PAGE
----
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Friday, October 26, 2012

P.S. Carnival is coming!

Coming soon!

  • Submit your posts by clicking on the carnival button above :)
  • Deadline for submissions is this coming Monday, October 29 (5pm PST)
  • As always all posts on any CM-related topic are welcome and will gladly be included.
  • Completely optional topic for discussion: Principles 16 &18, loosely rendered thus:
"(16) There are two guides to moral and intellectual self-management to offer to children - 
'the way of the will' and 'the way of the reason.' (18) The way of reason: " ... "

Read the principles in their completeness, here. :)

Monday, October 22, 2012

aahhhh. nature study :)

out in the field, looking...

...back at home, sketching

more nature study links:
Nature Study Outing: Week 9 - Joyous Lessons
First Rain - living CM in California
Nature Journal inspiration
Using field guides in nature study
Nature study one of the constants

... linking this post to nature study monday's october post :)
just click to link your nature study posts too!

Friday, October 19, 2012

Knocking at Will.


A deed knocks first at thought,
And then it knocks at will.
That is the manufacturing spot,
And will at home and well.

It then goes out an act,
Or is entombed so still
That only to the ear of God
Its doom is audible.

Emily Dickinson

Monday, October 15, 2012

Pursuing the Way of the will...

According to some sources, every one of my kids (my husband and I as well), would probably be categorized as "strong-willed". If I didn't know better, I'd say that strong-willedness was a Tuttle family trait. :) But what would you say, if I told you, that we were actually born very weak-willed individuals all?

Charlotte helps clarify how things really are when she explains, "The baby screams himself into fits for a forbidden plaything, and the mother says, 'He has such a strong will.' The little fellow of three stands roaring in the street, and will neither go hither or thither with his nurse, because 'he has such a strong will.' He will rule the sports of the nursery, will monopolise his sisters' playthings, all because of this 'strong will.' ...But, all the time, nobody perceives that it is the mere want of will that is the matter with the child. He is in a state of absolute 'wilfulness,'––the rather unfortunate word we use to describe the state in which the will has no controlling power; willessness, if there were such a word, would describe this state more truly." (v1 p321).  If you'd like to read more about 'will training', click here, and see helpful links below.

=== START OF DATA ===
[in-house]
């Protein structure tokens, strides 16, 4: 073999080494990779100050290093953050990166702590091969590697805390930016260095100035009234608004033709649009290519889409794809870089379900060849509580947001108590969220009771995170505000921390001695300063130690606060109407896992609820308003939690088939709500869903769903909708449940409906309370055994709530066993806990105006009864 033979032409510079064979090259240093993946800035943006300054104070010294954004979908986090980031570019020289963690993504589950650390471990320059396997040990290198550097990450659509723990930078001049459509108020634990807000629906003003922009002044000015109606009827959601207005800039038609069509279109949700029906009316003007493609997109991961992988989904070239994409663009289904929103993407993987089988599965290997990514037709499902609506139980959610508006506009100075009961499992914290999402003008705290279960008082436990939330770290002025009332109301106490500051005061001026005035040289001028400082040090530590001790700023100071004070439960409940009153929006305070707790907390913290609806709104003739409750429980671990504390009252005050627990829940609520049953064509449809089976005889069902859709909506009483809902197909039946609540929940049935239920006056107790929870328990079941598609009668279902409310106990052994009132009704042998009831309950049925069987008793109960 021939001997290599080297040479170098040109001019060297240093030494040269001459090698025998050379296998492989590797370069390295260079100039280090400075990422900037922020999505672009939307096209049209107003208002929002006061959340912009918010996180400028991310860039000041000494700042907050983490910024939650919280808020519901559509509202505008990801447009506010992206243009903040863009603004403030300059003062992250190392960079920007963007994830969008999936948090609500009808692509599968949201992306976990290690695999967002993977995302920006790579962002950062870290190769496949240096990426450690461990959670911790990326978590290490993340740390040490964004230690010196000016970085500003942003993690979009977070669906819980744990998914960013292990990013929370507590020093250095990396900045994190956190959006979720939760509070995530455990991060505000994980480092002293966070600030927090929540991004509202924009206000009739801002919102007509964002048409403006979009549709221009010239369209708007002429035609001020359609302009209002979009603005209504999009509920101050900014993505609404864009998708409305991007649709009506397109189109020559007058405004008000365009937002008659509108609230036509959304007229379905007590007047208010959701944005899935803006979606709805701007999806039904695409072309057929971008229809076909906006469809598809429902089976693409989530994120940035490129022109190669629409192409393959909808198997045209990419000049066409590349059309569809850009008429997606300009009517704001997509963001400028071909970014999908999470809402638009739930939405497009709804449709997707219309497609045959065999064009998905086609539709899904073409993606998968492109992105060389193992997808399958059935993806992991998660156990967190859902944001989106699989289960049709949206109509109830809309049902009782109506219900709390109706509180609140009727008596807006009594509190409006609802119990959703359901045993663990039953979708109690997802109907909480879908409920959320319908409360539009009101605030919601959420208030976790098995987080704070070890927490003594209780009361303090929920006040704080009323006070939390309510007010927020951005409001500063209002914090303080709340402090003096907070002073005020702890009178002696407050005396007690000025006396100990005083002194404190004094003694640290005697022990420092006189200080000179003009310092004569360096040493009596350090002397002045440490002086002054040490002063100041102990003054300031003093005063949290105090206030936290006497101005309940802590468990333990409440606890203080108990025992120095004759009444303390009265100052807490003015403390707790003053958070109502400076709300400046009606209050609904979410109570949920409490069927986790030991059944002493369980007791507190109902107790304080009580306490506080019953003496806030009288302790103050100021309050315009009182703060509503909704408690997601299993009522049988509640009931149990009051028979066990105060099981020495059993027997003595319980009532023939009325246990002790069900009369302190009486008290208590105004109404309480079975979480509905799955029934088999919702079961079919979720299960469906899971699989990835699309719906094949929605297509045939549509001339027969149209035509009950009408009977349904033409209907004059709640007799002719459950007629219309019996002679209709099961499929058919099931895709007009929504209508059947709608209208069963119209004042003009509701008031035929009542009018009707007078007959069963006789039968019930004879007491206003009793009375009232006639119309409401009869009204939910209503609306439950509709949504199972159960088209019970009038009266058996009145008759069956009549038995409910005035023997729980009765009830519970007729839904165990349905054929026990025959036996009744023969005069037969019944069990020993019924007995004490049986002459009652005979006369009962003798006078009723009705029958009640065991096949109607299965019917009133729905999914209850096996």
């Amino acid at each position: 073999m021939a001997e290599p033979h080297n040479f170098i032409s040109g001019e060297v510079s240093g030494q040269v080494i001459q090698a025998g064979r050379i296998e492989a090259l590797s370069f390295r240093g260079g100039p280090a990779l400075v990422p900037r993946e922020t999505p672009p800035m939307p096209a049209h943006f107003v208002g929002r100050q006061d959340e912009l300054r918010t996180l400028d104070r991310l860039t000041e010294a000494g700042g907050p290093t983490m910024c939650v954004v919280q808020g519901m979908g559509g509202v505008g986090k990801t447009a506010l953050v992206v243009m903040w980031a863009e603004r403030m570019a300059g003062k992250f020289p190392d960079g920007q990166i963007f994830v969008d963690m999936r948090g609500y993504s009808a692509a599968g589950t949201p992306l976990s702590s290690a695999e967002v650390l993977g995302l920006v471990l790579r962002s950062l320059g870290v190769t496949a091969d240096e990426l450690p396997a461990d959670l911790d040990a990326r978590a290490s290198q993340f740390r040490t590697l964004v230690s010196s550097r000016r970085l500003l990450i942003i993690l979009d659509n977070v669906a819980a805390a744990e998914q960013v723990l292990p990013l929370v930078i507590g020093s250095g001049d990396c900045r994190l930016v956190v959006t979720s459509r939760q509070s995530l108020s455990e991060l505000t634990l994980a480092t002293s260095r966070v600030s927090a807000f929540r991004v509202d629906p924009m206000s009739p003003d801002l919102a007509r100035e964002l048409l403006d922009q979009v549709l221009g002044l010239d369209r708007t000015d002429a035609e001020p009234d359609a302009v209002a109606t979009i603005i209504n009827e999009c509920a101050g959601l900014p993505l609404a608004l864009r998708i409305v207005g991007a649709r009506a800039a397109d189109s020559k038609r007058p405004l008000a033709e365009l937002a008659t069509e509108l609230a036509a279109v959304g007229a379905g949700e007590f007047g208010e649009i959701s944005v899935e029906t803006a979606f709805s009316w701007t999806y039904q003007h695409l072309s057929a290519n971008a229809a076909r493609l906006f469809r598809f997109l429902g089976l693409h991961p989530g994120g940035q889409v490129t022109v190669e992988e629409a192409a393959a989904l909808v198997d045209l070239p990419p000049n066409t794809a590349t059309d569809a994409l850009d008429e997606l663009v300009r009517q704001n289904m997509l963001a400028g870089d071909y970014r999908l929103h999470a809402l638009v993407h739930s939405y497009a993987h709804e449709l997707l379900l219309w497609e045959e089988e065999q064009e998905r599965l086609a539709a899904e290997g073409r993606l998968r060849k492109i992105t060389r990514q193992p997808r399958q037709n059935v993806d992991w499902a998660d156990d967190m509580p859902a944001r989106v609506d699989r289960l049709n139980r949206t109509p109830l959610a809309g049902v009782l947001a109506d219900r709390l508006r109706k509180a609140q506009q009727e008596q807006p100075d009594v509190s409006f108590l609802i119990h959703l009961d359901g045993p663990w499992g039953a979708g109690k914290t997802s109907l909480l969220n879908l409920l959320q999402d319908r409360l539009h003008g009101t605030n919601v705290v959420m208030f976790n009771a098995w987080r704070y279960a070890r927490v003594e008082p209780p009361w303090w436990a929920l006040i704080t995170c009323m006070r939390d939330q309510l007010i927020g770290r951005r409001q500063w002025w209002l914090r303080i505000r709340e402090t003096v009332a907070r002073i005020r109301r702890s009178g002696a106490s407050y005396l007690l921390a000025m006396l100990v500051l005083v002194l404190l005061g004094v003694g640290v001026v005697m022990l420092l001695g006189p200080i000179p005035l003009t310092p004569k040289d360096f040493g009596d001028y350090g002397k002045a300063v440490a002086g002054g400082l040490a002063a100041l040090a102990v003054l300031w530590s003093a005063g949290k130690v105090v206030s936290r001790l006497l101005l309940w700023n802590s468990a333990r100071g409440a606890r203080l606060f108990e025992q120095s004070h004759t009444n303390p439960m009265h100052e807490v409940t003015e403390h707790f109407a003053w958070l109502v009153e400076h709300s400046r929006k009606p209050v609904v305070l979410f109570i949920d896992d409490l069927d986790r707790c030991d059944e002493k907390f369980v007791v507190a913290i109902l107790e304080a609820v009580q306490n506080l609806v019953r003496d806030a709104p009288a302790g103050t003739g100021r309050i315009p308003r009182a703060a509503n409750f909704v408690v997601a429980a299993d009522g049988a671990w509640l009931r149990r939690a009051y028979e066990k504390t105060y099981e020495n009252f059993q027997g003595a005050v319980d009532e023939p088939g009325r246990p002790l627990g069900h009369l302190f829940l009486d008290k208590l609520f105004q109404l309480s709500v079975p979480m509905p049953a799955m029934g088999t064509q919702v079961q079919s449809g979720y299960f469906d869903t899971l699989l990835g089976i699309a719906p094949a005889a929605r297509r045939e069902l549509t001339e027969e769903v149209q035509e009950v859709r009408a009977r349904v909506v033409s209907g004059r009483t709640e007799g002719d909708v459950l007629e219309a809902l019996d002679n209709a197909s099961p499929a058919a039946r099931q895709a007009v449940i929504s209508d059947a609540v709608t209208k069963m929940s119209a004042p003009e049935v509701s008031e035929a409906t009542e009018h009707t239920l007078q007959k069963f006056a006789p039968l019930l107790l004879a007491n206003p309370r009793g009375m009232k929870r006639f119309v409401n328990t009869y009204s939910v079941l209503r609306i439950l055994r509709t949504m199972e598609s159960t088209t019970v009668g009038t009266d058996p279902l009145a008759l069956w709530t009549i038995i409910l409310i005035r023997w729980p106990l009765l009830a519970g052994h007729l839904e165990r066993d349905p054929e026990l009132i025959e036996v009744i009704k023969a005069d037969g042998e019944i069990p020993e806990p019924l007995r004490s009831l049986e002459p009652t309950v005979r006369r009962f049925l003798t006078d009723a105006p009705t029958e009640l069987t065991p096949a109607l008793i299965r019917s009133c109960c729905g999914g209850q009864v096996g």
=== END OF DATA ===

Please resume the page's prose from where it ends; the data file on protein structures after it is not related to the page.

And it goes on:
So, as it is, in our family, weak wills are constantly being stretched and strengthened. Every one of us has come a long way... and yet we still have a long way to go. :) The following excerpt pertaining to the will, is a modified example of what I write down periodically in my 'Mother's Diary'. Read more about that here (v2 p106).

For me lately it is cooking. I've never really liked to cook. And for some reason, in recent weeks, it's become more of a chore. But someone must cook, or there'd be certain mutiny among my crew. And we'd be very, very hungry. So, even though I don't want to cook, and wish someone else would do it, I know that I ought to. So I do. Many days I can think of a thousand things I'd rather, and so have to will myself to do it; twist my own arm, so to speak. Now, I've taken measures to make it easier on myself, like having a plan, organizing my recipes, delegating some tasks, etc. But do I really have to *like* to do it?! I don't know. But I do know that the hours preceding dinnertime would be a lot less miserable if I could find a way to be cheerful about it. :) So, my next step in pursuit of the way of the will is to approach cooking cheerfully, without even a hint of complaint. And believe me, this is gonna be huge! My plan is to think about something else. Listen to a sermon, an audiobook? I don't know what, but changing one's thoughts is a very CMish idea, and one I fully intend to employ. :)

Then, there is one of us who is strengthening his will muscles in the area of math. This certain someone does not enjoy taking time to attend closely to the math lesson. He does not enjoy using his time to do his math exercises. This, for him is a huge daily feat of the will.

Another certain someone, who shall also remain nameless, has by way of the will, been overcoming in the area of copywork. Even though this person has special talent in this area, for some reason it had become a burdensome and most dreaded task. Being made aware that the way to victory lay in taking it in manageable sized chunks, and going straight to task to get it over with quickly, has been key for this person.